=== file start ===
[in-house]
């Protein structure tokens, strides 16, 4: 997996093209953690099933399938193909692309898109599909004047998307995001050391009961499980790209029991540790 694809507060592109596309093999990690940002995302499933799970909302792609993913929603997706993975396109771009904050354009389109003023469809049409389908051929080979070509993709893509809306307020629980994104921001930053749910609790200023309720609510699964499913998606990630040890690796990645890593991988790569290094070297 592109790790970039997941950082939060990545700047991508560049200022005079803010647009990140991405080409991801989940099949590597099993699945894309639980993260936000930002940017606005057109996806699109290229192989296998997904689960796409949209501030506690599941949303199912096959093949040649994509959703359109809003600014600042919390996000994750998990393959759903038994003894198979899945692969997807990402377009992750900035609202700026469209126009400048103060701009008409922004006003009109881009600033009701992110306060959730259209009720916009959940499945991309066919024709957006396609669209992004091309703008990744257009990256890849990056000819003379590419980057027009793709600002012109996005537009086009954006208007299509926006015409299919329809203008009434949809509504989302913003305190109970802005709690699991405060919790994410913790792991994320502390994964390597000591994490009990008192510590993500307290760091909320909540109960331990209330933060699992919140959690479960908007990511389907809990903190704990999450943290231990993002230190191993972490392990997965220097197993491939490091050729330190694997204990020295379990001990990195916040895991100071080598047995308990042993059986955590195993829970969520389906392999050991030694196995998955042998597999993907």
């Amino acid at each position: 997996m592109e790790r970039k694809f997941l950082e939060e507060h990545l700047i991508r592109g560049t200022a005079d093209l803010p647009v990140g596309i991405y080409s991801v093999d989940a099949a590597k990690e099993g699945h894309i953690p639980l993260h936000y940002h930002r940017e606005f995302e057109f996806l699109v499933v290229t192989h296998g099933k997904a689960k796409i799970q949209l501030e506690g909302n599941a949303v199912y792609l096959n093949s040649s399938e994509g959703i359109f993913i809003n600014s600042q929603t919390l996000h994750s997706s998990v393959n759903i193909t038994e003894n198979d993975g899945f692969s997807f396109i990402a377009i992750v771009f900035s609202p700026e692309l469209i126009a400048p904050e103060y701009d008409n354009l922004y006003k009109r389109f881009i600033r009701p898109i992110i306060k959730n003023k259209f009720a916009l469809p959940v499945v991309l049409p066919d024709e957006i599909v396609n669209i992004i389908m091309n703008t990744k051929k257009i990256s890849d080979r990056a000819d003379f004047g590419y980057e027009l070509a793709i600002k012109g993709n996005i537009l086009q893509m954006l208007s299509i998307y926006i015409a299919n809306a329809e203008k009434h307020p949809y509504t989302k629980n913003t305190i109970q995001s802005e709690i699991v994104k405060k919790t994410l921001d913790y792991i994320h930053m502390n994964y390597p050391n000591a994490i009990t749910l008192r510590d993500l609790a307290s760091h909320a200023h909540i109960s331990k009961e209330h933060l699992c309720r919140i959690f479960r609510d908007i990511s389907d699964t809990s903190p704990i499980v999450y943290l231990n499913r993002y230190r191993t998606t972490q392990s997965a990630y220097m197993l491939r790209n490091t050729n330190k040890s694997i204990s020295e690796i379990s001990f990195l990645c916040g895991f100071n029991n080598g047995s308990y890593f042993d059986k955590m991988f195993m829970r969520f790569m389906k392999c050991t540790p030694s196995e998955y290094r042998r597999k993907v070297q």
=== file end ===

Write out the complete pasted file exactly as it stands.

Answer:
[in-house]
């Protein structure tokens, strides 16, 4: 997996093209953690099933399938193909692309898109599909004047998307995001050391009961499980790209029991540790 694809507060592109596309093999990690940002995302499933799970909302792609993913929603997706993975396109771009904050354009389109003023469809049409389908051929080979070509993709893509809306307020629980994104921001930053749910609790200023309720609510699964499913998606990630040890690796990645890593991988790569290094070297 592109790790970039997941950082939060990545700047991508560049200022005079803010647009990140991405080409991801989940099949590597099993699945894309639980993260936000930002940017606005057109996806699109290229192989296998997904689960796409949209501030506690599941949303199912096959093949040649994509959703359109809003600014600042919390996000994750998990393959759903038994003894198979899945692969997807990402377009992750900035609202700026469209126009400048103060701009008409922004006003009109881009600033009701992110306060959730259209009720916009959940499945991309066919024709957006396609669209992004091309703008990744257009990256890849990056000819003379590419980057027009793709600002012109996005537009086009954006208007299509926006015409299919329809203008009434949809509504989302913003305190109970802005709690699991405060919790994410913790792991994320502390994964390597000591994490009990008192510590993500307290760091909320909540109960331990209330933060699992919140959690479960908007990511389907809990903190704990999450943290231990993002230190191993972490392990997965220097197993491939490091050729330190694997204990020295379990001990990195916040895991100071080598047995308990042993059986955590195993829970969520389906392999050991030694196995998955042998597999993907």
């Amino acid at each position: 997996m592109e790790r970039k694809f997941l950082e939060e507060h990545l700047i991508r592109g560049t200022a005079d093209l803010p647009v990140g596309i991405y080409s991801v093999d989940a099949a590597k990690e099993g699945h894309i953690p639980l993260h936000y940002h930002r940017e606005f995302e057109f996806l699109v499933v290229t192989h296998g099933k997904a689960k796409i799970q949209l501030e506690g909302n599941a949303v199912y792609l096959n093949s040649s399938e994509g959703i359109f993913i809003n600014s600042q929603t919390l996000h994750s997706s998990v393959n759903i193909t038994e003894n198979d993975g899945f692969s997807f396109i990402a377009i992750v771009f900035s609202p700026e692309l469209i126009a400048p904050e103060y701009d008409n354009l922004y006003k009109r389109f881009i600033r009701p898109i992110i306060k959730n003023k259209f009720a916009l469809p959940v499945v991309l049409p066919d024709e957006i599909v396609n669209i992004i389908m091309n703008t990744k051929k257009i990256s890849d080979r990056a000819d003379f004047g590419y980057e027009l070509a793709i600002k012109g993709n996005i537009l086009q893509m954006l208007s299509i998307y926006i015409a299919n809306a329809e203008k009434h307020p949809y509504t989302k629980n913003t305190i109970q995001s802005e709690i699991v994104k405060k919790t994410l921001d913790y792991i994320h930053m502390n994964y390597p050391n000591a994490i009990t749910l008192r510590d993500l609790a307290s760091h909320a200023h909540i109960s331990k009961e209330h933060l699992c309720r919140i959690f479960r609510d908007i990511s389907d699964t809990s903190p704990i499980v999450y943290l231990n499913r993002y230190r191993t998606t972490q392990s997965a990630y220097m197993l491939r790209n490091t050729n330190k040890s694997i204990s020295e690796i379990s001990f990195l990645c916040g895991f100071n029991n080598g047995s308990y890593f042993d059986k955590m991988f195993m829970r969520f790569m389906k392999c050991t540790p030694s196995e998955y290094r042998r597999k993907v070297q």